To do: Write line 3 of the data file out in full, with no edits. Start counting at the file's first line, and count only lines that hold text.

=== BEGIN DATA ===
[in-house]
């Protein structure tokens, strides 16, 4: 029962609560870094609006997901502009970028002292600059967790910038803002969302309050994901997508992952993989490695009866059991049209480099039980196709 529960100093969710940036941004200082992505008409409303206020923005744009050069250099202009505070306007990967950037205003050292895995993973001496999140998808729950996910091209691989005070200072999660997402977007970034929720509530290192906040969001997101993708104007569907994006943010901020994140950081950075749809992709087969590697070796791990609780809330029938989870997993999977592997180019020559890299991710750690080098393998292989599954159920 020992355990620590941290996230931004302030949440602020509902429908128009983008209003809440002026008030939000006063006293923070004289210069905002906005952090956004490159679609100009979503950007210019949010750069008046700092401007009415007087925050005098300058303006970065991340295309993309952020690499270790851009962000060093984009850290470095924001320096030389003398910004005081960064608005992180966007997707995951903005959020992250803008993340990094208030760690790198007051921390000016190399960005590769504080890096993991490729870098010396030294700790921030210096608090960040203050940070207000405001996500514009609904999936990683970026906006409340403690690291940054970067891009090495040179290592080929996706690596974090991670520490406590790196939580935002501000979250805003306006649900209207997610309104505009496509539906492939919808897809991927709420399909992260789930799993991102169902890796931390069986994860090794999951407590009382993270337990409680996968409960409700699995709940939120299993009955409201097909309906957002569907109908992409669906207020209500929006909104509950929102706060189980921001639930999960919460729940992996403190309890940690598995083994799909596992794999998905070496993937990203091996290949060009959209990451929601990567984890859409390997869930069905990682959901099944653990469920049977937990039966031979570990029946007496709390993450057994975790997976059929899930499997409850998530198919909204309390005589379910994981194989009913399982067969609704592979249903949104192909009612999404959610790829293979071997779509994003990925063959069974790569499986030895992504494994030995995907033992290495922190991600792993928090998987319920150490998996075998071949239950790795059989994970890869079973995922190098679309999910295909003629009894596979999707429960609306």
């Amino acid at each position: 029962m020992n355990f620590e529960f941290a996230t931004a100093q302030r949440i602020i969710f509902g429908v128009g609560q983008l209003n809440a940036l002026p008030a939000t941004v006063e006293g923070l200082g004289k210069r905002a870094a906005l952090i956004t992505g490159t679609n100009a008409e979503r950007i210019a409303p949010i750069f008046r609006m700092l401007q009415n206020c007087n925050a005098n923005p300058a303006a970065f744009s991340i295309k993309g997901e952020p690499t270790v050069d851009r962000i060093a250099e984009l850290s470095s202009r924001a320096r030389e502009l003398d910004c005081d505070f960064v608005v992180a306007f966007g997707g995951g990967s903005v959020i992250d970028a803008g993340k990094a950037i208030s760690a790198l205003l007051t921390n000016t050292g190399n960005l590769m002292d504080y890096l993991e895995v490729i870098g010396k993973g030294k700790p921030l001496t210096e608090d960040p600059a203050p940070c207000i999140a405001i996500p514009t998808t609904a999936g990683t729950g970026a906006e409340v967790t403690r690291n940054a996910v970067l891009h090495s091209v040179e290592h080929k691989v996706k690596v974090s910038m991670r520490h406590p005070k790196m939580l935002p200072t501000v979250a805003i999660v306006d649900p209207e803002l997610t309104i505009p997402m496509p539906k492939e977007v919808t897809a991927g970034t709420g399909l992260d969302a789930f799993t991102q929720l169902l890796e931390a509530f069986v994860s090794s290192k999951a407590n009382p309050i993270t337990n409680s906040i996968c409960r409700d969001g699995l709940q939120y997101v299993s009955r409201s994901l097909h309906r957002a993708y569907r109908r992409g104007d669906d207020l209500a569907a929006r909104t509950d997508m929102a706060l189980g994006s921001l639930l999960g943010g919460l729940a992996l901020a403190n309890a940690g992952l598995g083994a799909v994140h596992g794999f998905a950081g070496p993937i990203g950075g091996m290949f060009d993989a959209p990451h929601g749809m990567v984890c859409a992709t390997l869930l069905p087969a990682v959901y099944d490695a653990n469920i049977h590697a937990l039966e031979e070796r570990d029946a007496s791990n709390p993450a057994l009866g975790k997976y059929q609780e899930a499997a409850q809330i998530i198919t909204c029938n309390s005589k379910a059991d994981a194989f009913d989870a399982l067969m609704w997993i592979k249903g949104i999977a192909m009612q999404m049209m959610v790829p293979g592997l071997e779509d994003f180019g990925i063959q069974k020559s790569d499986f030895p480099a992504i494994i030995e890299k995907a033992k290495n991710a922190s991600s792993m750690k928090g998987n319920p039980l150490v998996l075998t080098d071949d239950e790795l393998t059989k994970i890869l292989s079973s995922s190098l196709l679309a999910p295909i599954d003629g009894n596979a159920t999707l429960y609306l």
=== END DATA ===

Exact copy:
């Amino acid at each position: 029962m020992n355990f620590e529960f941290a996230t931004a100093q302030r949440i602020i969710f509902g429908v128009g609560q983008l209003n809440a940036l002026p008030a939000t941004v006063e006293g923070l200082g004289k210069r905002a870094a906005l952090i956004t992505g490159t679609n100009a008409e979503r950007i210019a409303p949010i750069f008046r609006m700092l401007q009415n206020c007087n925050a005098n923005p300058a303006a970065f744009s991340i295309k993309g997901e952020p690499t270790v050069d851009r962000i060093a250099e984009l850290s470095s202009r924001a320096r030389e502009l003398d910004c005081d505070f960064v608005v992180a306007f966007g997707g995951g990967s903005v959020i992250d970028a803008g993340k990094a950037i208030s760690a790198l205003l007051t921390n000016t050292g190399n960005l590769m002292d504080y890096l993991e895995v490729i870098g010396k993973g030294k700790p921030l001496t210096e608090d960040p600059a203050p940070c207000i999140a405001i996500p514009t998808t609904a999936g990683t729950g970026a906006e409340v967790t403690r690291n940054a996910v970067l891009h090495s091209v040179e290592h080929k691989v996706k690596v974090s910038m991670r520490h406590p005070k790196m939580l935002p200072t501000v979250a805003i999660v306006d649900p209207e803002l997610t309104i505009p997402m496509p539906k492939e977007v919808t897809a991927g970034t709420g399909l992260d969302a789930f799993t991102q929720l169902l890796e931390a509530f069986v994860s090794s290192k999951a407590n009382p309050i993270t337990n409680s906040i996968c409960r409700d969001g699995l709940q939120y997101v299993s009955r409201s994901l097909h309906r957002a993708y569907r109908r992409g104007d669906d207020l209500a569907a929006r909104t509950d997508m929102a706060l189980g994006s921001l639930l999960g943010g919460l729940a992996l901020a403190n309890a940690g992952l598995g083994a799909v994140h596992g794999f998905a950081g070496p993937i990203g950075g091996m290949f060009d993989a959209p990451h929601g749809m990567v984890c859409a992709t390997l869930l069905p087969a990682v959901y099944d490695a653990n469920i049977h590697a937990l039966e031979e070796r570990d029946a007496s791990n709390p993450a057994l009866g975790k997976y059929q609780e899930a499997a409850q809330i998530i198919t909204c029938n309390s005589k379910a059991d994981a194989f009913d989870a399982l067969m609704w997993i592979k249903g949104i999977a192909m009612q999404m049209m959610v790829p293979g592997l071997e779509d994003f180019g990925i063959q069974k020559s790569d499986f030895p480099a992504i494994i030995e890299k995907a033992k290495n991710a922190s991600s792993m750690k928090g998987n319920p039980l150490v998996l075998t080098d071949d239950e790795l393998t059989k994970i890869l292989s079973s995922s190098l196709l679309a999910p295909i599954d003629g009894n596979a159920t999707l429960y609306l």